Wanted to follow up on Steve's points.

He wrote in part:
> [...] It seems to me that the current import/export
> mechanism is actually pretty close to what we need for serialization.[...]
> A) All objects are faithfully encoded and saved on the filesystem
>   in a text format that any configuration management system can
>   use and track. [...]
> B) Whole object hierarchies can be saved in a simple file, moved
>   to any other zope instance (via checkin/checkout) and instantiated. [...]
> C) It's possible (through a hack[1]) to make simple objects 'diff'able
>   so that all the metadata that's in the current xml export rep doesn't
>   get in the way too much. [...]
> There are also a few not-so-nice properties:
> D) The current xml representation use by xml import/export is morally
>   binary, in the sense that you can't easily edit/manage it with
>   ordinary editors etc.
> E) There is no simple way to separate the contents of a containerish
>   object from the container.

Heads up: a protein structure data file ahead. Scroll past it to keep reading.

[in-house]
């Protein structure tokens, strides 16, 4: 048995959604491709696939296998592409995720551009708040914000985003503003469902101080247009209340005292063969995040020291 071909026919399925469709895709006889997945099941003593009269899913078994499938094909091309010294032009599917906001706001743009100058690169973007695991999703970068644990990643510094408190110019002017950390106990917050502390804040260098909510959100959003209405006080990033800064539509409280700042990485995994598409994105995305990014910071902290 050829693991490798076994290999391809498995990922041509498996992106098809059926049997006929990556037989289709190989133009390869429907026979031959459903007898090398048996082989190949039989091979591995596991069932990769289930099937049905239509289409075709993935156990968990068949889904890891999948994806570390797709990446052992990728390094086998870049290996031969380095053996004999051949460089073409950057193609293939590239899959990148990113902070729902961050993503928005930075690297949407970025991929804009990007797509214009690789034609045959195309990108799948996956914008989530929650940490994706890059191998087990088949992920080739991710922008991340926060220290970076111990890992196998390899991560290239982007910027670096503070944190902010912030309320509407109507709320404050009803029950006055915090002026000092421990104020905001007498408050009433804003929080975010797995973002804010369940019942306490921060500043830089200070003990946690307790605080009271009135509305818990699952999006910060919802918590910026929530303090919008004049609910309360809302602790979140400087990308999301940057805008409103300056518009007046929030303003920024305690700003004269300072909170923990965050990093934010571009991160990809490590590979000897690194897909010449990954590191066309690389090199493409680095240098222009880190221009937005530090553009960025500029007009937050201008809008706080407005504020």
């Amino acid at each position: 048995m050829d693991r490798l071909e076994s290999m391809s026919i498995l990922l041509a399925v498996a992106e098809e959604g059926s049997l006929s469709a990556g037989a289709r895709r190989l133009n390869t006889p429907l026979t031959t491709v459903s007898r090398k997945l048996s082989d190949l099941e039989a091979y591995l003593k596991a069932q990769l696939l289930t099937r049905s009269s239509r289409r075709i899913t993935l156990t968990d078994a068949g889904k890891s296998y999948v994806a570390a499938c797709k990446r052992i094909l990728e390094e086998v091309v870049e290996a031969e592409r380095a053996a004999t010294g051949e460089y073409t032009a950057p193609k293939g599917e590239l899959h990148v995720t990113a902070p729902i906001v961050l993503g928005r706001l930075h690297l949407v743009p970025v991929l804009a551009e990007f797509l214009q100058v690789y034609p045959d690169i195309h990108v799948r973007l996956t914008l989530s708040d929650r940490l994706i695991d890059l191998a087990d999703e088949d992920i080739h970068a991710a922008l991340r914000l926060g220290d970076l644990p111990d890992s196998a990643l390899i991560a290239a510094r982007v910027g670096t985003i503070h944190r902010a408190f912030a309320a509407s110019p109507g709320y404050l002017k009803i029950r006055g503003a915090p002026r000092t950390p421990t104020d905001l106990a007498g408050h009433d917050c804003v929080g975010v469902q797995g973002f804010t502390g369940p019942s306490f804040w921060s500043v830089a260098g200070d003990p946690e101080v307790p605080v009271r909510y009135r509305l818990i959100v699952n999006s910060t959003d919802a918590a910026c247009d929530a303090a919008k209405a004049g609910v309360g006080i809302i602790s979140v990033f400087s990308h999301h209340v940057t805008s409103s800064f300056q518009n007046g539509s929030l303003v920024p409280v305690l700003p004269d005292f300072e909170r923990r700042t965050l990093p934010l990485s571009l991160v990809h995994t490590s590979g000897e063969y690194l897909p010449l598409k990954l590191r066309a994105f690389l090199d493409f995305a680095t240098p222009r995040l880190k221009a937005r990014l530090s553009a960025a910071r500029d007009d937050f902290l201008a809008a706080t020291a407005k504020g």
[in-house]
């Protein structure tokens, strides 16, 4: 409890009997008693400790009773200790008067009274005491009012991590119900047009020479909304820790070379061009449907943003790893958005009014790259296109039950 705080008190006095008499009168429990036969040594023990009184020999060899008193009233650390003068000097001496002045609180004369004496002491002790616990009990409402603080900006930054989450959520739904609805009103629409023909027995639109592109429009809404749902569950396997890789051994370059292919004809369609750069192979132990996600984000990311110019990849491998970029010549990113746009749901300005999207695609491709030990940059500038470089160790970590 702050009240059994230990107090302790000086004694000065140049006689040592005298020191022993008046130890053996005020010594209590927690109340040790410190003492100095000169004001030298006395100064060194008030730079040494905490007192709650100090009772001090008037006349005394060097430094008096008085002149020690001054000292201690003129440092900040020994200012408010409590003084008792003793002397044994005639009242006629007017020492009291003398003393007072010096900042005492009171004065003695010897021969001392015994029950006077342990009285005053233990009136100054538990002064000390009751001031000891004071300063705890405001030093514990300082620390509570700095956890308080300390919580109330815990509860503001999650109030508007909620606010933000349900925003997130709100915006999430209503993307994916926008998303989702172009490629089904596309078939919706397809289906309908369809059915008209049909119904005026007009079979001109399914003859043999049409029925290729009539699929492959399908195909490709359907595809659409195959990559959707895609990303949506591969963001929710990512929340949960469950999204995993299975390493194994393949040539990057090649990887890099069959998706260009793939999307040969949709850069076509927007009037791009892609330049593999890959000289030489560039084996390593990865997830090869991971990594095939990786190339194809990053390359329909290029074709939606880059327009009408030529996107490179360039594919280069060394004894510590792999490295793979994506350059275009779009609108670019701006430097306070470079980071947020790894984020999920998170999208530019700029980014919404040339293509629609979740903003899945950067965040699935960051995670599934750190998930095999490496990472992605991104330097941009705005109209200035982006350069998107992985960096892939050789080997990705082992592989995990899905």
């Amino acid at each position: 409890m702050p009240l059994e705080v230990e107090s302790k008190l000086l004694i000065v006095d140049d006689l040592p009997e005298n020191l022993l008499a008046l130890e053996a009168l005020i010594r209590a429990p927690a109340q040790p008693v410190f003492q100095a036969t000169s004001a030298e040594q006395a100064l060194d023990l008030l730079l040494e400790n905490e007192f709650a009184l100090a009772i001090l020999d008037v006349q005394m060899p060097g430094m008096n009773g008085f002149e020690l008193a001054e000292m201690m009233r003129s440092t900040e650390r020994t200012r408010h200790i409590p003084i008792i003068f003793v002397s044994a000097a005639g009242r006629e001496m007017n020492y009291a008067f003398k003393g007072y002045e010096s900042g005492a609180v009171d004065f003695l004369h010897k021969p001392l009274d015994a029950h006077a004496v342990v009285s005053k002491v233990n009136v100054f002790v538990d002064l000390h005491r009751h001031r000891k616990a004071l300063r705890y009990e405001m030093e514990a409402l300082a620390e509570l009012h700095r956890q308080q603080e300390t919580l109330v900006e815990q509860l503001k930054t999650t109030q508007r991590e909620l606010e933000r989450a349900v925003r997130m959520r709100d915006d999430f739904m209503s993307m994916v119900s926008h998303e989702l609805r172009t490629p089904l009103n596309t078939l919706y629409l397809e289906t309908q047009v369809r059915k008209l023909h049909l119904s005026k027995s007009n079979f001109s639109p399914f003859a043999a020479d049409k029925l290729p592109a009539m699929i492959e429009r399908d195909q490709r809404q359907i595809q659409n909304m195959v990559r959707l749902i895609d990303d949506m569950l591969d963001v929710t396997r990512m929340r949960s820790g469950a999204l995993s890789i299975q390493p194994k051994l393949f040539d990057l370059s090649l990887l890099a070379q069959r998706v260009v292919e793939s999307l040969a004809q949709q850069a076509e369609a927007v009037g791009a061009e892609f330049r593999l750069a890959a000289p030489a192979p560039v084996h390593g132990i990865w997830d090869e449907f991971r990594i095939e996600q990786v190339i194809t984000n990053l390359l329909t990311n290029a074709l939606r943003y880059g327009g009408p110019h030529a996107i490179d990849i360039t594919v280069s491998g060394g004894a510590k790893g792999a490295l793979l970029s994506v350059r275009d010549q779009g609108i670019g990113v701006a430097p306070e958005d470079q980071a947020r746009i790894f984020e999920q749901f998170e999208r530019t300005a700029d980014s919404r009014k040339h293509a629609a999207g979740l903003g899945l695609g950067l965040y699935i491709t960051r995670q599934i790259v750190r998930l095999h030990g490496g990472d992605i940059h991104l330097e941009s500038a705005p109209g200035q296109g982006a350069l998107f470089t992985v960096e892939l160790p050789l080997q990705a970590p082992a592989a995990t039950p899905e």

> [...] Imagine the following:
> A 'serialization' interface is invented that objects could implement
> that preserve A-C, and, optionally, fix D-E. If no such interface
> is found, the current export method is invoked. [...]

I don't know if we need just one serialization interface that tries to
solve all five issues.

We currently have two serialization interfaces in Zope:

 1) the FTP interface, and
 2) the XML export interface.

Seems to me that the FTP interface could be generalized as the "lossy"
serialization interface that is "morally human readable" and the XML
export interface could be tweaked a bit as "lossless" but "morally

The FTP interface would be used when you want a representation that can
be edited by hand.  It solves C, D and E, but not A and B.

The XML interface would be used when you want a representation that can
be manipulated programmatically.  It solves A and B, but not C, D and E.

FWIW, I'm working on tweaking the XML export/import code to serialize
object hierarchies as directories and files, rather than exporting a
single file.


P.S.  The link Karl sent (http://www.thetwowayweb.com/theXmlFiles) is
Fred Wilson Horch                       mailto:[EMAIL PROTECTED]
Executive Director, EcoAccess           http://ecoaccess.org/
P.O. Box 2823, Durham, NC 27715-2823    phone: 919.419-8354

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